Read the full memo (CAP Action)
America’s patchy health care system is leaving millions of people without continuous, affordable, and effective health insurance, and we’re all paying the price.
The Center for American Progress Action Fund has updated a 2005 analysis by Kenneth Thorpe for Families USA and found that, on average, 8 percent of families’ 2009 health care premiums—approximately $1,100 a year—is due to our broken system that fails to cover the uninsured.
The best way to address this burden on health insurance is to create a more efficient system that offers continuous, quality coverage for all. We can’t afford our broken system any more.
Approximately 87 million people—one in three Americans—went without health insurance for some period during 2007 and 2008, while rising unemployment and job losses caused an estimated 14,000 people to lose their health insurance every day in December 2008 and January 2009 alone.
Some mistakenly believe that the plight of the uninsured, and America’s failure to provide continuous quality health insurance for everyone, only affects those who are unable to find health insurance. But this is wrong.
The uninsured pay more for care—and get less—than those with insurance. But when the uninsured cannot pay, health care providers shift those costs to those who can pay—those who have insurance coverage. This leads to higher premiums for those who buy their insurance on the individual market, as well as workers who get insurance for themselves and their families through their job.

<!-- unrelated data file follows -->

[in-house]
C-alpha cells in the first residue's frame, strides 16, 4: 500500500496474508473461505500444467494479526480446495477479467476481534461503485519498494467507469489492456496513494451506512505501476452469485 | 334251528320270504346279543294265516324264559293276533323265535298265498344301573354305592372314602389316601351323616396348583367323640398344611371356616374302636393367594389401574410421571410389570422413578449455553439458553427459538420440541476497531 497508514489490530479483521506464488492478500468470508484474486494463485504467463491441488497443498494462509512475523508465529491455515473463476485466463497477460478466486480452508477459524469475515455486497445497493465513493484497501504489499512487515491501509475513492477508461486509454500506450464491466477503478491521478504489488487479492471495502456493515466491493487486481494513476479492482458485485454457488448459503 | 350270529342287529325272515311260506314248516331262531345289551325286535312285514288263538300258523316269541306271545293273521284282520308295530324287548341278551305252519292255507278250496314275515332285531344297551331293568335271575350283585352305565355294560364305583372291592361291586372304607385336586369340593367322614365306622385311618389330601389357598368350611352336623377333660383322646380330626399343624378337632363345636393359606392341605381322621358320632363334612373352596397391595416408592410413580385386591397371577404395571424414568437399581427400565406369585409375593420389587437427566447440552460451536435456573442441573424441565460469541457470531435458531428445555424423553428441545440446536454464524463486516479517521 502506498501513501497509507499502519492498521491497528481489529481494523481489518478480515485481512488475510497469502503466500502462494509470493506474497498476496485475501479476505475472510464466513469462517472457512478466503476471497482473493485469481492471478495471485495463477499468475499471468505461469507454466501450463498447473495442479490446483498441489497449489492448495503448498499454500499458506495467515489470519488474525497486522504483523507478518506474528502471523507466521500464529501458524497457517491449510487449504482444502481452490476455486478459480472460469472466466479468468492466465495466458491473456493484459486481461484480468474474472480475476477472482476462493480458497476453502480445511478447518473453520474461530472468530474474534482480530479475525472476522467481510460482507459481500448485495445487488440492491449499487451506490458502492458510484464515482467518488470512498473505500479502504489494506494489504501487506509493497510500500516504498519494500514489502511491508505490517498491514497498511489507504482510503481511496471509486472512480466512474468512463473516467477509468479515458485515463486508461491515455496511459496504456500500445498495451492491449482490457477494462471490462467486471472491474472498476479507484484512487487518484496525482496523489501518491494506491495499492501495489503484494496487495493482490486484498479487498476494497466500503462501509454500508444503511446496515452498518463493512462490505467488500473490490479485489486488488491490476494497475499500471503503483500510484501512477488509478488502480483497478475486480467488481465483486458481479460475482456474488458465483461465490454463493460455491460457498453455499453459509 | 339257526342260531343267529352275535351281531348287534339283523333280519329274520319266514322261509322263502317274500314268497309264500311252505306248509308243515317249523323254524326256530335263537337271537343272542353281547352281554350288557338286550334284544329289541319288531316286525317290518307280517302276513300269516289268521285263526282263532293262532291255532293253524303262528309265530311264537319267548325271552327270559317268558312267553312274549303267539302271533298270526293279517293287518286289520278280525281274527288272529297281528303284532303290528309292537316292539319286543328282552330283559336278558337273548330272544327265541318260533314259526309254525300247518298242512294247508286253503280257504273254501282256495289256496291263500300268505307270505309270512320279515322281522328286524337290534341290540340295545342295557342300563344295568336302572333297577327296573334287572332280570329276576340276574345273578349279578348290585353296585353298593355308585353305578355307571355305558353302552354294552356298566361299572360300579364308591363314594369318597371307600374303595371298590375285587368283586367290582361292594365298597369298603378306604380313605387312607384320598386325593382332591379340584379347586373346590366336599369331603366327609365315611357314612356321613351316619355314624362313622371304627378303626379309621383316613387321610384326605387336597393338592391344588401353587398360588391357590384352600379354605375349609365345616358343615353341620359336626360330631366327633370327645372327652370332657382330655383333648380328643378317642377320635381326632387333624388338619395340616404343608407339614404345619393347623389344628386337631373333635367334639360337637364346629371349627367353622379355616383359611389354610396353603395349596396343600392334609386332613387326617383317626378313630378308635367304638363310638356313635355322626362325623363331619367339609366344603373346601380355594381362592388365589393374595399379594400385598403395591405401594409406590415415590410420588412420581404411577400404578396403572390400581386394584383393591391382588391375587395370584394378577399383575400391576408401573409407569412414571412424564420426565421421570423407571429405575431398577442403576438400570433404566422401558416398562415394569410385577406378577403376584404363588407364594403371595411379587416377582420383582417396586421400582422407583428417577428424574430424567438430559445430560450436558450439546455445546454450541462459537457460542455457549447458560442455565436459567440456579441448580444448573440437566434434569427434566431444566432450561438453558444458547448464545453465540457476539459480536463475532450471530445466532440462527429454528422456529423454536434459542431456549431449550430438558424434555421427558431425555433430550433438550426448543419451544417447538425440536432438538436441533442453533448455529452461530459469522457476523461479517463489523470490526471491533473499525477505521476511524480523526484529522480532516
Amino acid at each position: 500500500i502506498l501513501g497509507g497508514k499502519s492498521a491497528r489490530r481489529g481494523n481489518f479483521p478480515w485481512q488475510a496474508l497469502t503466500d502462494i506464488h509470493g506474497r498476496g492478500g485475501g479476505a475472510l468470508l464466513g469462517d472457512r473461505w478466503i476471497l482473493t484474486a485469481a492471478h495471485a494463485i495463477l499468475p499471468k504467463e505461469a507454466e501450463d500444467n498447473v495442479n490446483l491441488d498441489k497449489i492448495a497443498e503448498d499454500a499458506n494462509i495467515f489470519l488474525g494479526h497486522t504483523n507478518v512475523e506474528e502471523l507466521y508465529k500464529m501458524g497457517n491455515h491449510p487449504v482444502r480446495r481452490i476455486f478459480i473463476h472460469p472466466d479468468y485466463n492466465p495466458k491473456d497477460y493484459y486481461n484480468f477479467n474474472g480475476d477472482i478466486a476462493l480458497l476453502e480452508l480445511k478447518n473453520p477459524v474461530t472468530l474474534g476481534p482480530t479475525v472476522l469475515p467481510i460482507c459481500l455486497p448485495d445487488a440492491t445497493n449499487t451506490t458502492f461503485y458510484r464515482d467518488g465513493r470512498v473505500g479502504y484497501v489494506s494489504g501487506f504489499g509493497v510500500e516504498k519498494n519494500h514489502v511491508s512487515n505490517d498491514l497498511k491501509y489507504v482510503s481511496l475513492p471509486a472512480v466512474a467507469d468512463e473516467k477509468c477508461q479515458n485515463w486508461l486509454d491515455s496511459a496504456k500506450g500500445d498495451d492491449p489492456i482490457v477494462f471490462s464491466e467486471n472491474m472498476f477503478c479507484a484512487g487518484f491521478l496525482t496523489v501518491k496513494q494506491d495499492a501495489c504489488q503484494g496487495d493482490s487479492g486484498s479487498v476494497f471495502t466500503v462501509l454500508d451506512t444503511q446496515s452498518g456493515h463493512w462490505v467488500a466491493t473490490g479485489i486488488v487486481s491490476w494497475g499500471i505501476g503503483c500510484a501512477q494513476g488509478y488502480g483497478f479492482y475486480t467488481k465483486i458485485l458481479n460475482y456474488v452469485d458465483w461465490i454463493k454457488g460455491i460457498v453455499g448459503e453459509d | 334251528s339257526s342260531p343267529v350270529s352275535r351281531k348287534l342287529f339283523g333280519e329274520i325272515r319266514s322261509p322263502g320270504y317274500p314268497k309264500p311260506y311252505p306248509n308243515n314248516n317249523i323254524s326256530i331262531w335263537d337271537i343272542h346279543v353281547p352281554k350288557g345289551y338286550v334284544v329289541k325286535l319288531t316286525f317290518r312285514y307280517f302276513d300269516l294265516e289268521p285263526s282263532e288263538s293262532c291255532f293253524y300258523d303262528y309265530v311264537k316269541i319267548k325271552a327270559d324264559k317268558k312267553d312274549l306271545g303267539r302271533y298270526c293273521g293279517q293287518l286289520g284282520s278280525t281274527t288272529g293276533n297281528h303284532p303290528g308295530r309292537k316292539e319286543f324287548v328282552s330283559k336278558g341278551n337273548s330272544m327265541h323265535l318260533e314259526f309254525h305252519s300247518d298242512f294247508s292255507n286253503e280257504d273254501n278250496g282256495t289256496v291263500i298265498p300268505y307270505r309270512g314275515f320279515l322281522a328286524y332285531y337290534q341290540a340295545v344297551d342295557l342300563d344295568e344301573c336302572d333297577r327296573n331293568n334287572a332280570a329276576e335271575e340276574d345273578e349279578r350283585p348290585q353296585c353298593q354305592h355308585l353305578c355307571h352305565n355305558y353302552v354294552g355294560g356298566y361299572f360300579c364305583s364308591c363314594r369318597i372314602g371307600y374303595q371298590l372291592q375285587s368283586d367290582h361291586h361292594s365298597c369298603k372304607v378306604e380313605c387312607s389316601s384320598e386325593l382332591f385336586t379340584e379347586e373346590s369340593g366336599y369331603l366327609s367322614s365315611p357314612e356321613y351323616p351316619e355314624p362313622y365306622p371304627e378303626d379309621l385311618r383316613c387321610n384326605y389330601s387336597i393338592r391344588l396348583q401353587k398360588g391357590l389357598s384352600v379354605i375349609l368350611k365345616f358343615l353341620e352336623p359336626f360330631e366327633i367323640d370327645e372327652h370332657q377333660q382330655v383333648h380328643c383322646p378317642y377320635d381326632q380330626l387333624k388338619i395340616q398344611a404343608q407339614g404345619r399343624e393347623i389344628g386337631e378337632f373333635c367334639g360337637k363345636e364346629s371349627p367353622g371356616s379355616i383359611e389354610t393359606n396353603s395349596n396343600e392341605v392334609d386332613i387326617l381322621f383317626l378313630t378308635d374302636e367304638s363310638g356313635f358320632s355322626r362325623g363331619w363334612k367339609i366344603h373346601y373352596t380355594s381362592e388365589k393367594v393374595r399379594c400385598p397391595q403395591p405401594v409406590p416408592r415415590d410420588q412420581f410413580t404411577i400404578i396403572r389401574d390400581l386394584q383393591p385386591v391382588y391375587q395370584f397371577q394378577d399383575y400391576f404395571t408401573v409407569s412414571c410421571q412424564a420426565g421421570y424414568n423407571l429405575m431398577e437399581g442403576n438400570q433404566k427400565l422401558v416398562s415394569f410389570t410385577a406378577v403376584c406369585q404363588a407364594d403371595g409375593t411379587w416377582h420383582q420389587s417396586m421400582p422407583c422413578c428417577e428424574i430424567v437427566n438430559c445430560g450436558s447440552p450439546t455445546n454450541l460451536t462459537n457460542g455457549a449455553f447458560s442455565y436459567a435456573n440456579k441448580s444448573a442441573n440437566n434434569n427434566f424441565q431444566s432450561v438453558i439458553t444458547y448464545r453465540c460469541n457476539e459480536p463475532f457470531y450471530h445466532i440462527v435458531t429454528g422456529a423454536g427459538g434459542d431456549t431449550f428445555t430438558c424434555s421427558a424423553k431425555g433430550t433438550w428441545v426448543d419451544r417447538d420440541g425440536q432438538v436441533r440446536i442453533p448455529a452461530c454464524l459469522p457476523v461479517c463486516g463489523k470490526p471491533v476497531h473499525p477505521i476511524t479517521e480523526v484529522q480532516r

This “hidden tax” on health insurance arises from a failure to continuously cover all Americans and accounts for roughly 8 percent of the average health insurance premium. This cost-shift amounts to $1,100 per average family premium in 2009 and $410 per average individual premium. By 2013, assuming the cost shift remains the same percentage of premium costs, the cost shift will be approximately $480 for an individual policy and $1,300 for a family policy.
The table below shows this “cost-shift” markup for health care plans in every state.
Thorpe performed an analysis for Families USA in 2005 that quantified “the dollar impact on private health insurance premiums when doctors and hospitals provide health care to uninsured people.”
We maintained the same percentage increase in premiums due to care for the uninsured —the so-called “cost-shift” markup—that existed in every state in 2005 under Thorpe’s analysis. We then applied these percentages to projected 2009 premiums, which were determined by taking the most recent state-by-state premium data (2006, released in 2008) as reported by the Medical Expenditure Panel Survey, and grow them by the change in national private health expenditures recorded and projected by Centers for Medicare and Medicaid Services from 2006 to 2009.